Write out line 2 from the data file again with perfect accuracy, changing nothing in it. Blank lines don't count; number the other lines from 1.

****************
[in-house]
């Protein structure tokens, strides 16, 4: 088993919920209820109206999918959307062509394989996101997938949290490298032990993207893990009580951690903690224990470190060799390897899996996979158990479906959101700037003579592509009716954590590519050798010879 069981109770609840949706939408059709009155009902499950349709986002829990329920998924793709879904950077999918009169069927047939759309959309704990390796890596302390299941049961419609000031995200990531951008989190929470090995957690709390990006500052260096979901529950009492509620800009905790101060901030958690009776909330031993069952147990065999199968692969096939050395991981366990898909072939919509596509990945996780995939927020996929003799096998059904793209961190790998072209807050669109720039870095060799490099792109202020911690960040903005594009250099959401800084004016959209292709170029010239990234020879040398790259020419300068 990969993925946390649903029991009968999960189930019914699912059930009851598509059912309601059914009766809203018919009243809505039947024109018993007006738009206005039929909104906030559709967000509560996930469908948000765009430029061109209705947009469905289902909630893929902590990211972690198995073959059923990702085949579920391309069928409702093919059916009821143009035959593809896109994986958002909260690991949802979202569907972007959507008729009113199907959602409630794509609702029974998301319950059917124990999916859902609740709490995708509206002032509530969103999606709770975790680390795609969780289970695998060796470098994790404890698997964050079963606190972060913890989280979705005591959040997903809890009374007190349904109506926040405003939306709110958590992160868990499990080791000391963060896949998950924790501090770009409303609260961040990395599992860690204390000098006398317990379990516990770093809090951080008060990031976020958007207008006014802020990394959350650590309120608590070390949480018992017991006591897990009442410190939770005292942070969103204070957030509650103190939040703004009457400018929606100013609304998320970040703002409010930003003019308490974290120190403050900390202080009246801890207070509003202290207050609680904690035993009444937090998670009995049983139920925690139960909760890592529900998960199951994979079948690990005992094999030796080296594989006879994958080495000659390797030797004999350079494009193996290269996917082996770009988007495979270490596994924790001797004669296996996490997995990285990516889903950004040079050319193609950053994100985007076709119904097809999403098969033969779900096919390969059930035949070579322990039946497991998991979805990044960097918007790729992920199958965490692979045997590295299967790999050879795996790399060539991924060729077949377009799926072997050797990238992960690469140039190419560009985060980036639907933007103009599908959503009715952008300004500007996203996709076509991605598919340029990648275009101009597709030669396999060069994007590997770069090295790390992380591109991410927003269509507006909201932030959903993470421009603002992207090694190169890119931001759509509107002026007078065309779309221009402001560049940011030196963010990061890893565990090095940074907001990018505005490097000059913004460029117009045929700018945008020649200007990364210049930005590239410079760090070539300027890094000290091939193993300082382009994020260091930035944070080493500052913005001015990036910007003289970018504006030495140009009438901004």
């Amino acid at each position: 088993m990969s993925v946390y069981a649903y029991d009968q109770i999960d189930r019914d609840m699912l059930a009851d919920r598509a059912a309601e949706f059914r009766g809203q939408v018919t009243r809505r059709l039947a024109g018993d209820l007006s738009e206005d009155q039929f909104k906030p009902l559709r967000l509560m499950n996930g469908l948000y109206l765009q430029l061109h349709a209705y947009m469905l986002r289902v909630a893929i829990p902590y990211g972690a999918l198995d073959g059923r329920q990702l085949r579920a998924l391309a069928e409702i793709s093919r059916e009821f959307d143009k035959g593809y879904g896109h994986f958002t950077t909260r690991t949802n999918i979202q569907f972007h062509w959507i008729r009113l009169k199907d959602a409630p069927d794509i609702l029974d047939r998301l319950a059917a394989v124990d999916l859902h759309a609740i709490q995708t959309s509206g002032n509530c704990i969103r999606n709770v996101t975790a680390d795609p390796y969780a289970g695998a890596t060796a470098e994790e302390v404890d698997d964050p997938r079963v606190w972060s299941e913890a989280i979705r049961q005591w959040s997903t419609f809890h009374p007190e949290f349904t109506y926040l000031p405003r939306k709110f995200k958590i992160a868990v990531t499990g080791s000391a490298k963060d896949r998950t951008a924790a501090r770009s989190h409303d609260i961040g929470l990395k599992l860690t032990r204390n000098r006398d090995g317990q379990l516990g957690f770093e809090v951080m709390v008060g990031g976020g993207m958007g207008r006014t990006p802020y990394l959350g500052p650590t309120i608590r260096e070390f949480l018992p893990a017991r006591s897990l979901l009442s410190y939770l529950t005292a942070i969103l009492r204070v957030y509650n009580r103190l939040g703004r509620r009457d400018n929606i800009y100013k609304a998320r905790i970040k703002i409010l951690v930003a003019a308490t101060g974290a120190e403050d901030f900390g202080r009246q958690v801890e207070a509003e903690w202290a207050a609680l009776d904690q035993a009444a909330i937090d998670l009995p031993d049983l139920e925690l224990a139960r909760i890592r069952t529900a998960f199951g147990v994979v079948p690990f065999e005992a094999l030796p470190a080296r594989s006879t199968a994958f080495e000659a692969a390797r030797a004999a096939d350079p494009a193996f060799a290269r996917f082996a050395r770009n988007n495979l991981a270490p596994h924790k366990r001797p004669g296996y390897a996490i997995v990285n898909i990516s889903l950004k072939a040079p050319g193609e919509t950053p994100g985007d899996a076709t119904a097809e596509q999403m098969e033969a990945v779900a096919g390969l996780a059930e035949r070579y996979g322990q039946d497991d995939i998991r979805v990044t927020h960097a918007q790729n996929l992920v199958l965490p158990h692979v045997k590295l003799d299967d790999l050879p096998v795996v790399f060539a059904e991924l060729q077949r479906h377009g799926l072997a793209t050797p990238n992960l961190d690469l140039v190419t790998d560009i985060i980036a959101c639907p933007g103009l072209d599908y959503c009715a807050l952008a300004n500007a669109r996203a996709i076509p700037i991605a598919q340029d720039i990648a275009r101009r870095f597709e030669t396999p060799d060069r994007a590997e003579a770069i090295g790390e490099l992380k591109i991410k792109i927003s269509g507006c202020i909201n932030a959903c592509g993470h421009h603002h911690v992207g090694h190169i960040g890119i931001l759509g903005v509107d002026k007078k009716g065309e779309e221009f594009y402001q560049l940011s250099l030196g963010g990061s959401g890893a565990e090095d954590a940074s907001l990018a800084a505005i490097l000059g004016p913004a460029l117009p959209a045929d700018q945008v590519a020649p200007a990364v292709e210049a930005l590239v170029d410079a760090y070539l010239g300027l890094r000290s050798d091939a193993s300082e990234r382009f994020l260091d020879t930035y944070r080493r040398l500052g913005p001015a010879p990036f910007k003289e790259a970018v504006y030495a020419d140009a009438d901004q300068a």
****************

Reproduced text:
């Protein structure tokens, strides 16, 4: 088993919920209820109206999918959307062509394989996101997938949290490298032990993207893990009580951690903690224990470190060799390897899996996979158990479906959101700037003579592509009716954590590519050798010879 069981109770609840949706939408059709009155009902499950349709986002829990329920998924793709879904950077999918009169069927047939759309959309704990390796890596302390299941049961419609000031995200990531951008989190929470090995957690709390990006500052260096979901529950009492509620800009905790101060901030958690009776909330031993069952147990065999199968692969096939050395991981366990898909072939919509596509990945996780995939927020996929003799096998059904793209961190790998072209807050669109720039870095060799490099792109202020911690960040903005594009250099959401800084004016959209292709170029010239990234020879040398790259020419300068 990969993925946390649903029991009968999960189930019914699912059930009851598509059912309601059914009766809203018919009243809505039947024109018993007006738009206005039929909104906030559709967000509560996930469908948000765009430029061109209705947009469905289902909630893929902590990211972690198995073959059923990702085949579920391309069928409702093919059916009821143009035959593809896109994986958002909260690991949802979202569907972007959507008729009113199907959602409630794509609702029974998301319950059917124990999916859902609740709490995708509206002032509530969103999606709770975790680390795609969780289970695998060796470098994790404890698997964050079963606190972060913890989280979705005591959040997903809890009374007190349904109506926040405003939306709110958590992160868990499990080791000391963060896949998950924790501090770009409303609260961040990395599992860690204390000098006398317990379990516990770093809090951080008060990031976020958007207008006014802020990394959350650590309120608590070390949480018992017991006591897990009442410190939770005292942070969103204070957030509650103190939040703004009457400018929606100013609304998320970040703002409010930003003019308490974290120190403050900390202080009246801890207070509003202290207050609680904690035993009444937090998670009995049983139920925690139960909760890592529900998960199951994979079948690990005992094999030796080296594989006879994958080495000659390797030797004999350079494009193996290269996917082996770009988007495979270490596994924790001797004669296996996490997995990285990516889903950004040079050319193609950053994100985007076709119904097809999403098969033969779900096919390969059930035949070579322990039946497991998991979805990044960097918007790729992920199958965490692979045997590295299967790999050879795996790399060539991924060729077949377009799926072997050797990238992960690469140039190419560009985060980036639907933007103009599908959503009715952008300004500007996203996709076509991605598919340029990648275009101009597709030669396999060069994007590997770069090295790390992380591109991410927003269509507006909201932030959903993470421009603002992207090694190169890119931001759509509107002026007078065309779309221009402001560049940011030196963010990061890893565990090095940074907001990018505005490097000059913004460029117009045929700018945008020649200007990364210049930005590239410079760090070539300027890094000290091939193993300082382009994020260091930035944070080493500052913005001015990036910007003289970018504006030495140009009438901004």